For a vast majority of property owners, the home loan is the largest extension of credit they will ever pay down. With hundreds of thousands of dollars -- or more -- at stake, it makes sense that lenders take great care to qualify their borrowers before issuing such large disbursements of funds. While applicants can feel uneasy about a bank looking so closely at their financial lives, they can nonetheless take comfort from the fact that the lender's thoroughness enables it to make loans in the first place. A working knowledge of the approval process can lower applicant anxiety considerably.

Application: Because You Say So

When a mortgage applicant sits down with a loan officer to formally request a home loan, the information conveyed is received in good faith, i.e. the lender's representative gives the prospective borrower the benefit of the doubt as far as representations go regarding income, employment, assets and home value. Other than the credit report, most of the application is based on the applicant's statements. Once the application is complete, the lender issues estimation disclosures informing the applicant what tthe loan might cost -- interest, fees, third-party charges, tax escrows etc. Trust, therefore, gets you in the door.

Processing: Because It's Their Money

Once the loan is in the lender's hopper, however, something more than the loan candidate's word is necessary to forward the application to an underwriter. Concrete verifications of the applicant's statements need to be collected and accepted. This documentation includes a residential appraisal; proof of employment; pay stubs or income confirmation; bank and investment statements; insurance declarations; copies of photo IDs; and condominium information (if applicable). Assembling and confirming the validity of these documents is the job of a loan processor. The swiftness with which the information is received by the processor determines how quickly the application goes on to underwriting.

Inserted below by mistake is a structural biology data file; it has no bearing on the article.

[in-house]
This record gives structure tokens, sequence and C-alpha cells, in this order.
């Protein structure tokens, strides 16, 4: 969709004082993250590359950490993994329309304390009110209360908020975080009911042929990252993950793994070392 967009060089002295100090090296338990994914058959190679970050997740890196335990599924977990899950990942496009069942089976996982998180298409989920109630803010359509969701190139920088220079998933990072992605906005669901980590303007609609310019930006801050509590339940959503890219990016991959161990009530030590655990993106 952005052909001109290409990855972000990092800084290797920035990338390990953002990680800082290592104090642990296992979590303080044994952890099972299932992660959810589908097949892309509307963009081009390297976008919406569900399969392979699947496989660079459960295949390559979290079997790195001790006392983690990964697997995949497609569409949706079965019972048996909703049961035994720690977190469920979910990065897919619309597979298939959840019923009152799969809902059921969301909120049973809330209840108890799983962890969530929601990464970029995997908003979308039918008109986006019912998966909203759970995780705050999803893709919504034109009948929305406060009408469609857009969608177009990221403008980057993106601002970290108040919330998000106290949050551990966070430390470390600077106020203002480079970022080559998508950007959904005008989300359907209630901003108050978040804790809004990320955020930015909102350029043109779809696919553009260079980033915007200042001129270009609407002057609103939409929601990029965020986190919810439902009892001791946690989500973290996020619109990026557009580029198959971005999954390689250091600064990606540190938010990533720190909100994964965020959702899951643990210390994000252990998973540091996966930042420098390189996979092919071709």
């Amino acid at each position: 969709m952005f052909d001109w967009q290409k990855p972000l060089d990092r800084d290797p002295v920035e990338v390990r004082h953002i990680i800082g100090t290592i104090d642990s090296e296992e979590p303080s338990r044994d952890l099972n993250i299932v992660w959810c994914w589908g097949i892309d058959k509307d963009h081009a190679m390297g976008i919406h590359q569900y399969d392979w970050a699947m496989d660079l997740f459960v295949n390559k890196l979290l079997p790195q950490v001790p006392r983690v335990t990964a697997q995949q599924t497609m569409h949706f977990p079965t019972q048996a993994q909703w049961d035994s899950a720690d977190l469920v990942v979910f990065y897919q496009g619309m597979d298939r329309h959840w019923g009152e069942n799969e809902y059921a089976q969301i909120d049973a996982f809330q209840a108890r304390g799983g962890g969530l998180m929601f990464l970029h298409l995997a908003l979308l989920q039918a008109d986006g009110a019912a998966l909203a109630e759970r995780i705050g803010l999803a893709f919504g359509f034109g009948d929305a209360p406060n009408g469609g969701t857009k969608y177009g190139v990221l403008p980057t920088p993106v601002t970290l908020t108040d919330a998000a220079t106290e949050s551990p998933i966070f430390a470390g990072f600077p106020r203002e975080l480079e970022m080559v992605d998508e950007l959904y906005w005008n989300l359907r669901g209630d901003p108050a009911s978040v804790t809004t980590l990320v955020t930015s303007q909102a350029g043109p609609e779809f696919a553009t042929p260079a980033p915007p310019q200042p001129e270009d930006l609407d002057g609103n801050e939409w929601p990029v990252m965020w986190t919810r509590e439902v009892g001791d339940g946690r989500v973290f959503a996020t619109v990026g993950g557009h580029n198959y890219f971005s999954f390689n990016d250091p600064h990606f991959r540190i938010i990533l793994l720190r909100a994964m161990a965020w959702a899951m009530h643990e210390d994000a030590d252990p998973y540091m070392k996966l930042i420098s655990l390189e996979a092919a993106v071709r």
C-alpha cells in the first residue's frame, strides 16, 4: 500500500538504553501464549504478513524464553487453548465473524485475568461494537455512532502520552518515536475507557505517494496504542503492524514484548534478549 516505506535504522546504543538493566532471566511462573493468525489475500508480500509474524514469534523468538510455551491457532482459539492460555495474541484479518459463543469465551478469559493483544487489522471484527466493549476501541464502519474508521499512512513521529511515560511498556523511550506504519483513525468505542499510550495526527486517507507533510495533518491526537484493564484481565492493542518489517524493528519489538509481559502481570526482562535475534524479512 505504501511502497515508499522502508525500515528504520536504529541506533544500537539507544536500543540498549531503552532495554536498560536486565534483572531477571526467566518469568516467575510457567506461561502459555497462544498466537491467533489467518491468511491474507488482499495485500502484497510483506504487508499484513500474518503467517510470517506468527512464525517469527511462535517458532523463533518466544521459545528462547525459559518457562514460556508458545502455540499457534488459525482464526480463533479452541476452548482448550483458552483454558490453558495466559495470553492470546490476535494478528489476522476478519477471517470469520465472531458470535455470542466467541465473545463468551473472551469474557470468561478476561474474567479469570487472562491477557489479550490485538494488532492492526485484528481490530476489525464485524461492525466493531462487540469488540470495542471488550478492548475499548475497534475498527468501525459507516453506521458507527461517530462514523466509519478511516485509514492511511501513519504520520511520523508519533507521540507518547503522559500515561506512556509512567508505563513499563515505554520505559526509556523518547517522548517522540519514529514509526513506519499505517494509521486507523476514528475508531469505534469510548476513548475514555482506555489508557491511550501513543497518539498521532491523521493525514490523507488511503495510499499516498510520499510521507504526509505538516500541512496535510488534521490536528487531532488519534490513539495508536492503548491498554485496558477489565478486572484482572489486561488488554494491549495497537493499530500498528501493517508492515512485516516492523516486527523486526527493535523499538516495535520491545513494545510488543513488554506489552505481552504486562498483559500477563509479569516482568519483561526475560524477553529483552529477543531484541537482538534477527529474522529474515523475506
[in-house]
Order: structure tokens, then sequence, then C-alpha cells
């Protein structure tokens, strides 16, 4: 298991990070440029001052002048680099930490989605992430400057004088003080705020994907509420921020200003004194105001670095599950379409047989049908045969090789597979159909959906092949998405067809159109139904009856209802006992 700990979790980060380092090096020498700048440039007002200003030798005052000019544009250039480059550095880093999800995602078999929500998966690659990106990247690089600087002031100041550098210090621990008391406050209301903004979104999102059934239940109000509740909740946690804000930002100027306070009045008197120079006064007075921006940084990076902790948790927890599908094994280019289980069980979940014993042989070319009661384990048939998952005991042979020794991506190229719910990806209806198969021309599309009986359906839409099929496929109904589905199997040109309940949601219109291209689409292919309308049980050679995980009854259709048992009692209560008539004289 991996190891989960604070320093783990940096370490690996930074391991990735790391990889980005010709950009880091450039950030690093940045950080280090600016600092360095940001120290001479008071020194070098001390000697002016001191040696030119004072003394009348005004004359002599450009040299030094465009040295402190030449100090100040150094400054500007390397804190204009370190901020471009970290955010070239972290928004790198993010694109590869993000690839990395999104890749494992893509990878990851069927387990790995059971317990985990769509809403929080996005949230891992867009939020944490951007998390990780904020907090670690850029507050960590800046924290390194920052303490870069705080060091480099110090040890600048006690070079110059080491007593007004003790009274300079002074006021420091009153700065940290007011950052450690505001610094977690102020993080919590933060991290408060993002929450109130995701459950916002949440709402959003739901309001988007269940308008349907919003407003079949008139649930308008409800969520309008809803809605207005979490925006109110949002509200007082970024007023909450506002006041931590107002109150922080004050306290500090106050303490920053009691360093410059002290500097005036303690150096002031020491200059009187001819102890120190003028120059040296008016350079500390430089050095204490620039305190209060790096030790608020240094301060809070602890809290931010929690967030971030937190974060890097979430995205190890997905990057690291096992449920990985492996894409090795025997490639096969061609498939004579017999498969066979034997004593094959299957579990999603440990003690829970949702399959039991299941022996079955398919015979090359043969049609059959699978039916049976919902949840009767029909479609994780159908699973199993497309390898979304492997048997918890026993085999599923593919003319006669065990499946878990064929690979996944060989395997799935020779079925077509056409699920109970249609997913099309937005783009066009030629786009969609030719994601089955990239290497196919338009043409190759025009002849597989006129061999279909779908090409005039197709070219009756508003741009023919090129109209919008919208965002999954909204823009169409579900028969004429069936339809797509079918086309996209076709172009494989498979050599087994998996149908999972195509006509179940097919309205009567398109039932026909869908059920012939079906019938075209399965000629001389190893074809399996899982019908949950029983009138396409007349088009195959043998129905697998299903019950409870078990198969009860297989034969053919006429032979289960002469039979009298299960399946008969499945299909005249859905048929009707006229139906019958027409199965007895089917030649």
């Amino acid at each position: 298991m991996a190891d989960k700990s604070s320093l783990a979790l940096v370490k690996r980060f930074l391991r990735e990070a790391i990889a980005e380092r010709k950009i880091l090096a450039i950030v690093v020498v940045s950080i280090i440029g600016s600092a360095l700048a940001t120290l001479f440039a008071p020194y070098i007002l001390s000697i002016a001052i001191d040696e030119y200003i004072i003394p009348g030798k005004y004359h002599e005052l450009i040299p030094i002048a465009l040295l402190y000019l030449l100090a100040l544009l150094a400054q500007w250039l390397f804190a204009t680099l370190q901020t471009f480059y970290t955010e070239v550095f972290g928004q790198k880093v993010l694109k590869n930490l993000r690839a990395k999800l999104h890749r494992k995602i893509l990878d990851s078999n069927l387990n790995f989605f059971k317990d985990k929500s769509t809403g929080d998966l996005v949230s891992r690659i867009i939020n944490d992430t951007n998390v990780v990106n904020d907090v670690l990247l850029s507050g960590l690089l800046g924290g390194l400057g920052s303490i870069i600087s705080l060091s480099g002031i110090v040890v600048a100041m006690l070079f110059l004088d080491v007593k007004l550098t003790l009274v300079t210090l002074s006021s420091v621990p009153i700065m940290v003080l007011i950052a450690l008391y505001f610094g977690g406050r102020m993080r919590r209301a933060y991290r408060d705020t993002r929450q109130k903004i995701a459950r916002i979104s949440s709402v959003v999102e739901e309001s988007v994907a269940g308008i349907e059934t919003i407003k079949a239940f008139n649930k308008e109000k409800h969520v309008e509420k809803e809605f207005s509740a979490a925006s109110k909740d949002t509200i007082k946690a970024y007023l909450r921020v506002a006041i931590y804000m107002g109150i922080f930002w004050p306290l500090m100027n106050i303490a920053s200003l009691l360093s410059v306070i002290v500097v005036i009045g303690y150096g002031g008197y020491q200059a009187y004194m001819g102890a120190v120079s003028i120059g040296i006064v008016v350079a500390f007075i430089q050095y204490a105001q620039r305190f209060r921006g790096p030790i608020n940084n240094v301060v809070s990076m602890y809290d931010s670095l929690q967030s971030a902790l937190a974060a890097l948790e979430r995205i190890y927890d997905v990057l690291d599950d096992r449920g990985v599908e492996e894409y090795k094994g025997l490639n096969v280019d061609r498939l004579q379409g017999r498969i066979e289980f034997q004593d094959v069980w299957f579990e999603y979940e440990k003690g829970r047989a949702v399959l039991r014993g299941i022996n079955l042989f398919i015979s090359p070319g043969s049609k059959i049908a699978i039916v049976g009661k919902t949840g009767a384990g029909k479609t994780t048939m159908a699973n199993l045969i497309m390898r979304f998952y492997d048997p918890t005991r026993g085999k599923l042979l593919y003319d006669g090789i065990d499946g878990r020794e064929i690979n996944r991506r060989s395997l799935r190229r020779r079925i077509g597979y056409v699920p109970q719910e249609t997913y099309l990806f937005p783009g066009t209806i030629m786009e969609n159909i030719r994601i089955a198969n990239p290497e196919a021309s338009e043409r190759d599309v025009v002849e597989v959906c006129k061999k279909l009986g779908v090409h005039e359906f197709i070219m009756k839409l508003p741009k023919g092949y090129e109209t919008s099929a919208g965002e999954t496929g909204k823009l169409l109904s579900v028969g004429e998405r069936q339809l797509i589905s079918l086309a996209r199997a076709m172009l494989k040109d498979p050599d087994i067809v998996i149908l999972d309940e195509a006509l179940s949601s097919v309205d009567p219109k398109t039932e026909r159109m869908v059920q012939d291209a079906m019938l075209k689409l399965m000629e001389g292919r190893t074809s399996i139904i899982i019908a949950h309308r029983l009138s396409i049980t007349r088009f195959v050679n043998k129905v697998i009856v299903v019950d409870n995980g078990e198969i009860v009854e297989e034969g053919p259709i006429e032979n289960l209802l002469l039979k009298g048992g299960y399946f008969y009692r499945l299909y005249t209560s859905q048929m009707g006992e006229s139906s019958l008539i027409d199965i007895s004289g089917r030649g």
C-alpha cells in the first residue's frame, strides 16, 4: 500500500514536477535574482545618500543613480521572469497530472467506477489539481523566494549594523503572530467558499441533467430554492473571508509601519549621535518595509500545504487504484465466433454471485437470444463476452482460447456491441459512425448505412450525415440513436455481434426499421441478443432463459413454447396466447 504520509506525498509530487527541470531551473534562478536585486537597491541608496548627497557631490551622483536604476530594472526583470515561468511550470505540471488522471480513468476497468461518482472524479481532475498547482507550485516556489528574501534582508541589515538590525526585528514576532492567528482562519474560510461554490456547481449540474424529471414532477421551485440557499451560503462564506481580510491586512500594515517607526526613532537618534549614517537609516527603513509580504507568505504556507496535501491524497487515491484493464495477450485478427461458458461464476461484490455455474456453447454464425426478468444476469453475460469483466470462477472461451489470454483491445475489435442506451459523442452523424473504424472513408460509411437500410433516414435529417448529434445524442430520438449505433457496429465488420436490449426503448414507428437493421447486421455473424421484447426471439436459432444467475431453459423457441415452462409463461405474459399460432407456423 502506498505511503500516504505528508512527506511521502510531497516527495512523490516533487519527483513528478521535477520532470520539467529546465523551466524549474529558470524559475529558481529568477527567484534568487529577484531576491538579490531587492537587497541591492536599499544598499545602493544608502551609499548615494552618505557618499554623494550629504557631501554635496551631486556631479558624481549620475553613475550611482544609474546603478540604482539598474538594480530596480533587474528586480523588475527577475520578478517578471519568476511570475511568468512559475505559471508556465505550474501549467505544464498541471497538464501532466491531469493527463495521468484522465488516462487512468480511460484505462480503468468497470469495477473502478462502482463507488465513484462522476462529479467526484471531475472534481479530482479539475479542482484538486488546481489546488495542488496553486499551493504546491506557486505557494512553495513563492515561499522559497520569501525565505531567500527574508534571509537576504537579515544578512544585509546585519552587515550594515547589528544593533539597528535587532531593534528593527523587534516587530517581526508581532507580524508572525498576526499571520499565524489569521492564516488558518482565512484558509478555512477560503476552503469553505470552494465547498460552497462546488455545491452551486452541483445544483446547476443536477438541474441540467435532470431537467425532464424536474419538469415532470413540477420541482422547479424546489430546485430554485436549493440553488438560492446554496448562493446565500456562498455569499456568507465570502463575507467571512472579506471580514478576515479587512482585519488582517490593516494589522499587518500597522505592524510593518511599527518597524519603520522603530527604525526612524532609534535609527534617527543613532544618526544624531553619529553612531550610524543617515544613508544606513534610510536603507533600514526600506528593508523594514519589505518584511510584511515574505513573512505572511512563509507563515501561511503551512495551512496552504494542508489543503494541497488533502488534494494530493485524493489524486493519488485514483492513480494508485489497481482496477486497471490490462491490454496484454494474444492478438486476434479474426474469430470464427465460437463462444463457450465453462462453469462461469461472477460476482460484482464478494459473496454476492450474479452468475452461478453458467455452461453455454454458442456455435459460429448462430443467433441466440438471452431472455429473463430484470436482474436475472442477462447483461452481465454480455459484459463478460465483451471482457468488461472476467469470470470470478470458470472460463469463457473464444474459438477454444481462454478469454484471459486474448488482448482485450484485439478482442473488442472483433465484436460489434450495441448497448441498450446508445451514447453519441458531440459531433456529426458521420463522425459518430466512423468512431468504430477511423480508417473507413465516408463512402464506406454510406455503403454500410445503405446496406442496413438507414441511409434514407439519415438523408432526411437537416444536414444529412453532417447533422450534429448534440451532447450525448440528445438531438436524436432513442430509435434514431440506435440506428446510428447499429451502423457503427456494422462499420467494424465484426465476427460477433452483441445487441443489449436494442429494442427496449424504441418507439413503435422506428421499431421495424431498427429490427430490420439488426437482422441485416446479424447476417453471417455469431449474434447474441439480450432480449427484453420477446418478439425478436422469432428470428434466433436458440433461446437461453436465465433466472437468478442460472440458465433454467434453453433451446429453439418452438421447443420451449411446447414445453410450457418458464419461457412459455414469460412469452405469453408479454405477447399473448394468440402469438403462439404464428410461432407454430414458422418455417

Underwriting: Because It Has to Make Sense

Underwriting sits at the heart of mortgage lending. With the borrower's assertions duly sustained by documentary proof, the underwriter is now free to crunch the numbers. When circumstances favor he borrower -- high income, low debt, abundant cash reserves and modest loan amount compared to property value, e,g, -- the application is run through an automated system for evaluation and approval. Sometimes, though, the numbers are tighter in terms of consumer debt versus income; loan amount versus appraised value; level of assets and the like. In such cases, underwriters must sharpen their pencils and manually examine the pertinent ratios and thresholds to see if the loan is a safe bet for the bank and its investors.

Closing: Because It Must Be Legal

Applicants are elated when they get a lender loan commitment in hand -- until they look at the conditions to close. To quote a famous movie line, "Just when I thought I was out, they pull me back in!" The job of a closing department is not to evaluate credit worthiness. The underwriter already did that. When a loan is approved it goes to closing to 1) clear any conditions to the approval set by the underwriter; 2) address any title conditions that prevent free and clear ownership of the subject property; and 3) coordinate a closing with attorneys and settlement agents. This last role includes approval of any and all payments to vendors and lienholders. It also includes the wiring of funds to the settlement agent. Closings can be delayed because of unpaid liens on the property, insurance inadequate to home value or when final numbers veer too far afield from the initial disclosures.